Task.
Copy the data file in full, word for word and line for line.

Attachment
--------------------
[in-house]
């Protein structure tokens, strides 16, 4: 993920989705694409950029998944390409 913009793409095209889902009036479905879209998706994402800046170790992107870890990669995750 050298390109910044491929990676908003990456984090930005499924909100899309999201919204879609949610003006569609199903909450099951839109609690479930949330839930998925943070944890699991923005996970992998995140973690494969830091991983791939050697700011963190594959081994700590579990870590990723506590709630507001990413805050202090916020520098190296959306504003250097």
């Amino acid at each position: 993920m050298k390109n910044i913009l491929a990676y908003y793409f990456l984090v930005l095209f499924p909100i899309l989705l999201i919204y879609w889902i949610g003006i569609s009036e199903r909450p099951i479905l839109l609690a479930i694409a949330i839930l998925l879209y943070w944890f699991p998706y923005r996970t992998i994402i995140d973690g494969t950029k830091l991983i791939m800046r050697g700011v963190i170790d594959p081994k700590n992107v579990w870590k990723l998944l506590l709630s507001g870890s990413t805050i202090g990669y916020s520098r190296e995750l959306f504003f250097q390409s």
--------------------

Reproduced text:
[in-house]
């Protein structure tokens, strides 16, 4: 993920989705694409950029998944390409 913009793409095209889902009036479905879209998706994402800046170790992107870890990669995750 050298390109910044491929990676908003990456984090930005499924909100899309999201919204879609949610003006569609199903909450099951839109609690479930949330839930998925943070944890699991923005996970992998995140973690494969830091991983791939050697700011963190594959081994700590579990870590990723506590709630507001990413805050202090916020520098190296959306504003250097």
């Amino acid at each position: 993920m050298k390109n910044i913009l491929a990676y908003y793409f990456l984090v930005l095209f499924p909100i899309l989705l999201i919204y879609w889902i949610g003006i569609s009036e199903r909450p099951i479905l839109l609690a479930i694409a949330i839930l998925l879209y943070w944890f699991p998706y923005r996970t992998i994402i995140d973690g494969t950029k830091l991983i791939m800046r050697g700011v963190i170790d594959p081994k700590n992107v579990w870590k990723l998944l506590l709630s507001g870890s990413t805050i202090g990669y916020s520098r190296e995750l959306f504003f250097q390409s």